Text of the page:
The grass family furnishes by far the largest number of articles consumed by animals as food, for however diverse in external aspect hay, oats, wheat, maize, barley, rice, rye, and millet may appear, yet they all belong to the genus grami-nacce, though there are plants generally regarded as grasses - as the clovers and sainfoin - which in reality do not belong to them. The grasses, notwithstanding their wide geographical distribution, are remarkably uniform in structure, the greatest diversity being in their height; though it may be noted that the British grasses are only annual, while those of warm climates are often perennial.
This has now become a very common diet for horses, especially for those doing moderate and slow work. Compared with oats, it contains more heat-forming, and rather loss flesh-forming, elements. The difference between the price of the two is generally in favour of maize, and influences its use on economical grounds. It should be at least a year old and clean. New maize is distinguished from old by its softness. In this country it is usually given combined with oats, as when horses are fed upon it alone, it is considered too heating.
Barley is generally too expensive in this country for horses. If used at all, great care must be observed, as it is liable to cause derangement of digestion, and irritation of the bowels and skin.
Rye is better and safer than barley, but inferior to oats.
Beans constitute an excellent ingredient in the feed of horses doing very hard work, as they contain more nutritive and stimulant matter. English beans for feeding should be one year old, weigh from 60 lbs. to 64 lbs. per bushel, and be hard, full, sweet, and free from perforations caused by insects which devour the kernel. The skin should be thin, and easily removed. Egyptian beans are largely used because of their lower price; if they are clean, dry, and sound, they are not very inferior to English beans.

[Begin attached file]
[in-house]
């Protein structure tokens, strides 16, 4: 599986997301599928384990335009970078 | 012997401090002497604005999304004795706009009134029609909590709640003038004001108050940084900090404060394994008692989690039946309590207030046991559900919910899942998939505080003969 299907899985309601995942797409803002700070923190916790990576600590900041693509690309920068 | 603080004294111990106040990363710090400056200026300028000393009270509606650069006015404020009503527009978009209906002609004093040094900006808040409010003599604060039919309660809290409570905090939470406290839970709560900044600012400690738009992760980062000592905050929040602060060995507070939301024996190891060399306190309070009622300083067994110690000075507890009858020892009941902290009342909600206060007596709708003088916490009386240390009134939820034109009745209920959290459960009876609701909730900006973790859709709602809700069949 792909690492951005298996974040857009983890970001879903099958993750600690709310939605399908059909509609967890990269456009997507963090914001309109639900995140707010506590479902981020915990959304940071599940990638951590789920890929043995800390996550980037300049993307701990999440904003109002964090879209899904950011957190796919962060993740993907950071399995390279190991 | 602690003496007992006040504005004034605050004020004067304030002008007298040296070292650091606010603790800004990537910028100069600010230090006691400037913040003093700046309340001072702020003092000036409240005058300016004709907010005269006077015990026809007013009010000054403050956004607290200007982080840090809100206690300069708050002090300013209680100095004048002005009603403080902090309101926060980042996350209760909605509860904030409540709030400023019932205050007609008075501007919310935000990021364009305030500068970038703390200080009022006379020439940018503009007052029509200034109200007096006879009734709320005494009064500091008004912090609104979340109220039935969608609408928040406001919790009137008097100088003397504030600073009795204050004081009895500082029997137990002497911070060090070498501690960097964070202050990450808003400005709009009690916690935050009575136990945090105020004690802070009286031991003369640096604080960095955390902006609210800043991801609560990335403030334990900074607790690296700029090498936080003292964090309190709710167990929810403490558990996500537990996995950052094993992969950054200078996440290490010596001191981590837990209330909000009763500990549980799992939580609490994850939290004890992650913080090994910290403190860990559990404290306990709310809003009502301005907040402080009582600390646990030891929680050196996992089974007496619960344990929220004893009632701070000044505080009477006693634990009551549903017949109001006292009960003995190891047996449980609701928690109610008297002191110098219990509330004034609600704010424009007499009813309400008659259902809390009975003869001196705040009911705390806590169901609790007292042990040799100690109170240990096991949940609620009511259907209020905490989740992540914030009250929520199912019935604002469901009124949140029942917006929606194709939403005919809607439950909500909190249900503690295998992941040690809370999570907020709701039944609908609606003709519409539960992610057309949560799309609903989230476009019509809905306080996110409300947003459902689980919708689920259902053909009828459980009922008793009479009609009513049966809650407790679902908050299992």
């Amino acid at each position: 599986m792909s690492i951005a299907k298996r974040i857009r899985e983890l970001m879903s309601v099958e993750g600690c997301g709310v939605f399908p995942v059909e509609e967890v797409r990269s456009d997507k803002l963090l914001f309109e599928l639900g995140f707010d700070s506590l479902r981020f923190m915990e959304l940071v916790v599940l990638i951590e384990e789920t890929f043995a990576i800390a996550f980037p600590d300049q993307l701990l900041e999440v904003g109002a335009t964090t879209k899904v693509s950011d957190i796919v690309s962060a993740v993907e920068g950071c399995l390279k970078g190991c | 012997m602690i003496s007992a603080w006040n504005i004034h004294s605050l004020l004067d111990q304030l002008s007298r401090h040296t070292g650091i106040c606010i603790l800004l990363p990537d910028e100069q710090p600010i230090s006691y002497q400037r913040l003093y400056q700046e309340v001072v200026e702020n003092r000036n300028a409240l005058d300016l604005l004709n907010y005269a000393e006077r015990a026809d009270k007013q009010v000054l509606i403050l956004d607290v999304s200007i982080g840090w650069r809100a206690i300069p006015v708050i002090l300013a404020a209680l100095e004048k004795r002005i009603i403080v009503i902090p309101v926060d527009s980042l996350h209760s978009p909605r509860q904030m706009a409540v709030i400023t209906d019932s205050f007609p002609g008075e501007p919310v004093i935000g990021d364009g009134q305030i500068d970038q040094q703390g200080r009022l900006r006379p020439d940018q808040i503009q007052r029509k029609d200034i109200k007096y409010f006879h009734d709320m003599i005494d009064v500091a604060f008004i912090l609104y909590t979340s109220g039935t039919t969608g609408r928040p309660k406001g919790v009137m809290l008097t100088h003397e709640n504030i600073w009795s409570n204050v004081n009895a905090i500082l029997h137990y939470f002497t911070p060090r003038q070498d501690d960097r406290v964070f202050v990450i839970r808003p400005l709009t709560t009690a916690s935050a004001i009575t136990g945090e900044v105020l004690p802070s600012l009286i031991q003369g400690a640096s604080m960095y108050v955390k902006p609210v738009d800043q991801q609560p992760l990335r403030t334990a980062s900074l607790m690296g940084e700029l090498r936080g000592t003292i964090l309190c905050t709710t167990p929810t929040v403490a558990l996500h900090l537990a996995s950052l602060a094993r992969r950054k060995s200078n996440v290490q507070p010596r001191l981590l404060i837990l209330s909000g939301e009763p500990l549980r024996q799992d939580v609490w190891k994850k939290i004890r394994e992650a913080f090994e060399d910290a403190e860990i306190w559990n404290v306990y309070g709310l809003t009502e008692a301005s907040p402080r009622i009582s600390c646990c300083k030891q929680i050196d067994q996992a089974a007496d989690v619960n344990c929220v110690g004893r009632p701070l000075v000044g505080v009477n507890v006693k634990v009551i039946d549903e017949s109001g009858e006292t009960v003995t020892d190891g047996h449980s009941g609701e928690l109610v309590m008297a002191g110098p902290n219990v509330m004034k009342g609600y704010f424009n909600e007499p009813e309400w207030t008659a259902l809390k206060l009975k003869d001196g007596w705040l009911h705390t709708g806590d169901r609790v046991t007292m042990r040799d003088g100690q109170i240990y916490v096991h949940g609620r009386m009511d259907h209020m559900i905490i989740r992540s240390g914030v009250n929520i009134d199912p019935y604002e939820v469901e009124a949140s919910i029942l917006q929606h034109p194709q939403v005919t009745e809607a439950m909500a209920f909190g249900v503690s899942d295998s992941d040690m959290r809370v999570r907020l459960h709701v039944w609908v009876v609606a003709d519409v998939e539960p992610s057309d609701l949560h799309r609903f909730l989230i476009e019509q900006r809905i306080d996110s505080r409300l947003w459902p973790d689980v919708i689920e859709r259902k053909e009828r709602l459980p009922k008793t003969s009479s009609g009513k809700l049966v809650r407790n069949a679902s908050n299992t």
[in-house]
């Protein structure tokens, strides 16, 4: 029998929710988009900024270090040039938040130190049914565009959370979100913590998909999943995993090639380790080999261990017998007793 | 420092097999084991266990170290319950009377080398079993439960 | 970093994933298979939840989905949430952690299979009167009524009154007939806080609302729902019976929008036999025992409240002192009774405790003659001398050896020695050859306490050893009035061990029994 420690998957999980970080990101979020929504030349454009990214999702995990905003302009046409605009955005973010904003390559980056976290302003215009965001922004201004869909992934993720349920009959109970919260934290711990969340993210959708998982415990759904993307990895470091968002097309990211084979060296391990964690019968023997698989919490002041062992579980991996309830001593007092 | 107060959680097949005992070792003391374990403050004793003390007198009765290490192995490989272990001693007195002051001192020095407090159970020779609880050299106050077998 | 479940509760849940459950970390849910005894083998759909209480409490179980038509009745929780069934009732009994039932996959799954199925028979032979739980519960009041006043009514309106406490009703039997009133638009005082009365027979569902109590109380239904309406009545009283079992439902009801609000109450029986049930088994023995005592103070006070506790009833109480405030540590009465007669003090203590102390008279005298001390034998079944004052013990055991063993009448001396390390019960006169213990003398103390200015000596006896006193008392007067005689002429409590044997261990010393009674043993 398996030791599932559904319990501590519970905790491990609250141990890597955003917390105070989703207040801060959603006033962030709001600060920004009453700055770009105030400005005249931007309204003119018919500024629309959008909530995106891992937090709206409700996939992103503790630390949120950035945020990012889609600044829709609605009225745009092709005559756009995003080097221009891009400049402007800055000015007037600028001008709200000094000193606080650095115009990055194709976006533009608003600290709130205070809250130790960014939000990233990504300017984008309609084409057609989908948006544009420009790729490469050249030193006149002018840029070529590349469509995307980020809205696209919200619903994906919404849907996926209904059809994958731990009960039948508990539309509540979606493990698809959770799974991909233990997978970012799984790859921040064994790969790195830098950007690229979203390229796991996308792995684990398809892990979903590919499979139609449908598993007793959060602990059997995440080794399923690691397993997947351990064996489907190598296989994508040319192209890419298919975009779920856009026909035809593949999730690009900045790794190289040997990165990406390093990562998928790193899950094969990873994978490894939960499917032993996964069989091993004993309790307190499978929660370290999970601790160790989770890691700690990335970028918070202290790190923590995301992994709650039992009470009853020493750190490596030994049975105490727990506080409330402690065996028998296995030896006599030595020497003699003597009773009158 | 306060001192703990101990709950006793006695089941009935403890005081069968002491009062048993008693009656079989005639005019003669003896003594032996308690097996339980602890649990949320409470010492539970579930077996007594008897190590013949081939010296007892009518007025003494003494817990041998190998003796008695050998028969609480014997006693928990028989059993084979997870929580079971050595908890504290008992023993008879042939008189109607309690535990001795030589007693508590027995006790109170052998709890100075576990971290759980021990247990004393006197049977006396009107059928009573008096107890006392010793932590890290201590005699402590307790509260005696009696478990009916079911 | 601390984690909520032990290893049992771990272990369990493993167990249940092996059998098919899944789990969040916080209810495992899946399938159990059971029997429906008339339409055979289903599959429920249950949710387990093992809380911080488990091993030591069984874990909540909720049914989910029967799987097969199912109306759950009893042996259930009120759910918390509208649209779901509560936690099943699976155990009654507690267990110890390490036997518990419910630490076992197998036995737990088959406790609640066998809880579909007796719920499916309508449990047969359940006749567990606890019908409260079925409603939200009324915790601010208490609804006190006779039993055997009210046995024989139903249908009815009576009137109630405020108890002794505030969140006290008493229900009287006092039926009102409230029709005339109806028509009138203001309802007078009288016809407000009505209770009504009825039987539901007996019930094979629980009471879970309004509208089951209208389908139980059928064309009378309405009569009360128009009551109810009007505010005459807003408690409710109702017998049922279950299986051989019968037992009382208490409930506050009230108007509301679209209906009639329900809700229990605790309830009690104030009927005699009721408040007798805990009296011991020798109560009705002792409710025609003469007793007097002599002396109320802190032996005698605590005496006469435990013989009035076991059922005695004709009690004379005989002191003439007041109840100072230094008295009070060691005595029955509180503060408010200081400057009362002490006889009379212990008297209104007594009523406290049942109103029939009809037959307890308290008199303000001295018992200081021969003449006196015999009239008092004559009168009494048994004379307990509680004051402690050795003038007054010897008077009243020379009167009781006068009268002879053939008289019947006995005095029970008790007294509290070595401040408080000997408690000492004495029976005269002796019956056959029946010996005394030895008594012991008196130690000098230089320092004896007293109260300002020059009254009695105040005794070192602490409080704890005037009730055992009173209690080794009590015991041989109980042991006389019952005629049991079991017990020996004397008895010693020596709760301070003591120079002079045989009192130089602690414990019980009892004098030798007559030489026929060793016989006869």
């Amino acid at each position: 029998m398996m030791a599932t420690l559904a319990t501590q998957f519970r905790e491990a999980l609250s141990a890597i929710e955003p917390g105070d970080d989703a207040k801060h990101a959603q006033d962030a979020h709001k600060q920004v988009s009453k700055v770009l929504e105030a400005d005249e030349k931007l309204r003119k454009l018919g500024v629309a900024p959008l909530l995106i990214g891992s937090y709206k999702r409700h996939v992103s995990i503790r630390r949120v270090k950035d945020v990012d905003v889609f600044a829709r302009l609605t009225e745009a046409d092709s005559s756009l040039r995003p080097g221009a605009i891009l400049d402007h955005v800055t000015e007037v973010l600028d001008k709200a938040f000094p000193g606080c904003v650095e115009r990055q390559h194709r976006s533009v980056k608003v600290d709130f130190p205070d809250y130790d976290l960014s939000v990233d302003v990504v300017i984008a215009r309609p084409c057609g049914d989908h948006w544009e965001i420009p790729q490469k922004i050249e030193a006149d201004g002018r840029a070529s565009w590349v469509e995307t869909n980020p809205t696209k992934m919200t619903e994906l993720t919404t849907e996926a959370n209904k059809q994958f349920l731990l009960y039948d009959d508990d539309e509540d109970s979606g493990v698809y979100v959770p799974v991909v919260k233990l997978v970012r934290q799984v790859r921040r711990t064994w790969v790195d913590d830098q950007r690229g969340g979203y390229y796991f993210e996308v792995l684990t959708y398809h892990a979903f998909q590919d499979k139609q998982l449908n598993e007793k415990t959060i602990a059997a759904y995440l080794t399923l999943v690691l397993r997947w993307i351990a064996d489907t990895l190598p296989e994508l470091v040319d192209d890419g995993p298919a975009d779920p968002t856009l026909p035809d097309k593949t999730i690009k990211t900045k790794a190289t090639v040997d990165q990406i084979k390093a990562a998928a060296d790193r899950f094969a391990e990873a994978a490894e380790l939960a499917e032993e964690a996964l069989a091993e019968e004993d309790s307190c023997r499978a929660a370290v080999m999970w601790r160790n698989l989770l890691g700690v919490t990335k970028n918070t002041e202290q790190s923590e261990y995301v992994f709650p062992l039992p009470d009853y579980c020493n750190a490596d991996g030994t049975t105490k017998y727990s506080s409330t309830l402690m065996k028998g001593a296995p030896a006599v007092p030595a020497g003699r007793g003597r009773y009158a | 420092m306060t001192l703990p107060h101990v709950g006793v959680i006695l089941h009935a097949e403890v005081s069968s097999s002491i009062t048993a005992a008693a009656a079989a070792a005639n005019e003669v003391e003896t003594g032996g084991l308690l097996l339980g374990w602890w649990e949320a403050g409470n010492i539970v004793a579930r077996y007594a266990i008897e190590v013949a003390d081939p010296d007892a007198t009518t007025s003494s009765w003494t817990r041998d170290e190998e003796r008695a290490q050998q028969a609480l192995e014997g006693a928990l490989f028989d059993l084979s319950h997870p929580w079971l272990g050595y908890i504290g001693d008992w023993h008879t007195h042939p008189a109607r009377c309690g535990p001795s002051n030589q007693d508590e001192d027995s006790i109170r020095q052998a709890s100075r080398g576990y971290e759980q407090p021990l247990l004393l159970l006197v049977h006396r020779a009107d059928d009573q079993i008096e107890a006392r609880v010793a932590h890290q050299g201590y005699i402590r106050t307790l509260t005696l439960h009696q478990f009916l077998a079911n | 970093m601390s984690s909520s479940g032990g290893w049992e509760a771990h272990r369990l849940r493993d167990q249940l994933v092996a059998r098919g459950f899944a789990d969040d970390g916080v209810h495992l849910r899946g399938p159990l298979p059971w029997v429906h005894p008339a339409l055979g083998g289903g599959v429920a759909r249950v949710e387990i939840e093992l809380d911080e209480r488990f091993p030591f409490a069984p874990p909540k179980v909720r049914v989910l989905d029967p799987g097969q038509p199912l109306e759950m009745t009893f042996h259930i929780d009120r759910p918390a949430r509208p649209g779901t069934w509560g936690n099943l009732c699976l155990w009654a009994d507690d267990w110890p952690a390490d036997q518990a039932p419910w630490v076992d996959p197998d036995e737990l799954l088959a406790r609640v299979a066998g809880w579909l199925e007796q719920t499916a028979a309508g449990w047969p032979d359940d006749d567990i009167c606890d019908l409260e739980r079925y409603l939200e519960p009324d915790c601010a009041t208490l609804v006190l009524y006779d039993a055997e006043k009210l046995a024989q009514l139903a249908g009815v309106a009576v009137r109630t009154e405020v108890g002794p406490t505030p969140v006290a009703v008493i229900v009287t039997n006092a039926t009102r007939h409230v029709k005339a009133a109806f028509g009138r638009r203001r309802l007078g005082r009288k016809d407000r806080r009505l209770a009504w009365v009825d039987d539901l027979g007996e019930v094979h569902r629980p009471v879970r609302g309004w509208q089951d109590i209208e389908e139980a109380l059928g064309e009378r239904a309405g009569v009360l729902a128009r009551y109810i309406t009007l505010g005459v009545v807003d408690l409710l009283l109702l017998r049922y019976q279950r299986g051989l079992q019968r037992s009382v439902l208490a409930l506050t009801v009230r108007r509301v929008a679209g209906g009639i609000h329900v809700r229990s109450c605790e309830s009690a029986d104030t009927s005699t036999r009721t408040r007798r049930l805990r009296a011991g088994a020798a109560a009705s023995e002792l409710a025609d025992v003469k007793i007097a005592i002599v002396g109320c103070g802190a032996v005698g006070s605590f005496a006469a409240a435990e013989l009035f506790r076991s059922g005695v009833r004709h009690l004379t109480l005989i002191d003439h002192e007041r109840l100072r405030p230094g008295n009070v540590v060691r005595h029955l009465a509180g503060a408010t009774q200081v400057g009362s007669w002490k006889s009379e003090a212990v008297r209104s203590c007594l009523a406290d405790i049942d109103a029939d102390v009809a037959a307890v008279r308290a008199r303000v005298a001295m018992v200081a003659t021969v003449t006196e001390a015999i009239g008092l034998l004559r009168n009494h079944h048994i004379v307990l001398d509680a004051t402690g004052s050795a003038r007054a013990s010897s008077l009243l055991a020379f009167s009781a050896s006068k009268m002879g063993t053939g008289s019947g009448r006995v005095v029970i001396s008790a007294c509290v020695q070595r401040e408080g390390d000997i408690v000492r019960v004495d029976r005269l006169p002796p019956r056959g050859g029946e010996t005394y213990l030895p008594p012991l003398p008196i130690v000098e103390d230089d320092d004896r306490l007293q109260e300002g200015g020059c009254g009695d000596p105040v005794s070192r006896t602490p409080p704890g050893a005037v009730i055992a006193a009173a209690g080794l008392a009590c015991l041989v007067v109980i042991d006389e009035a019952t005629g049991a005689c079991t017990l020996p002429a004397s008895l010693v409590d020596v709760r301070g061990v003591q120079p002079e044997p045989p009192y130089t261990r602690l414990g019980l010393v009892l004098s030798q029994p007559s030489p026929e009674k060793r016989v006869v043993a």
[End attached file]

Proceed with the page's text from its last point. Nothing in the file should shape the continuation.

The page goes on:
These have somewhat the same composition as beans, and are, therefore, almost equally nutritious; being weight-for-weight cheaper, they are often substituted for these. They should also be at least a year old, sound, clean, and free from perforations.
This can scarcely be looked upon as an article of substantial diet, as owing to the improved wheat-dressing machines, very little nutritious matter is allowed to adhere to it. It is, however, often given as a laxative to sick horses, or those which are resting; and it is palatable and refreshing. It should be dry, free from mould, sweet-tasting, and clean.
This is not usually given to healthy horses, but for patients. It is employed in the form of mucilage, tea, or gruel. Linseed-cake water is sometimes used to moisten manger-food, when this is of a constipating nature, and with advantage. It has been recommended that in large G establishments the cooking-house should have a trough for the preparation of this fluid.
These are the best of all roots for horses, and especially for hunters and others performing hard work, as well as for unthrifty horses. Indeed, were it not for the high price, they might be recommended for all horses.
These, when of good quality, are useful adjuncts to the food of horses standing idle, or doing little work in winter. They are best given raw and pulped.
Where these are largely cultivated they are often given to horses as an article of diet, especially when more or less damaged by disease. Though they possess only a small amount of flesh-forming material, yet they are supposed to be about one-third as nutritious as oats, and when steamed or boiled, mixed with chopped hay and straw, and a small proportion of oats, they are found capable of maintaining horses, doing slow work, in good condition.
During the season green forage is frequently given to horses as part of their diet, even when performing moderate work; but grass, when very succulent, and especially that which has been grown on water meadows and sewage irrigation land, is best for idle or sick horses, as, though refreshing, it contains very little nutriment. Clover, tares, and vetches are much liked by horses, and may be given mixed with their hay; when sown in spring and cut late in the summer, they are very useful, as then the pastures become bare; and for farm horses, winter tares come in useful for spring feeding on arable farms. Under all circumstances, green food, when wet with rain or dew, should not be given to horses until some of the moisture has been got rid of by drying. When green forage is given in the early spring as part of the feed ration, it should at first be allowed sparingly, and after the other food has been consumed, as horses devour it greedily; after a time it may be increased in quantity without danger. It is usually found most economical and safe to have the green forage chopped, and mixed with the hay, chaff, and corn, especially for town horses.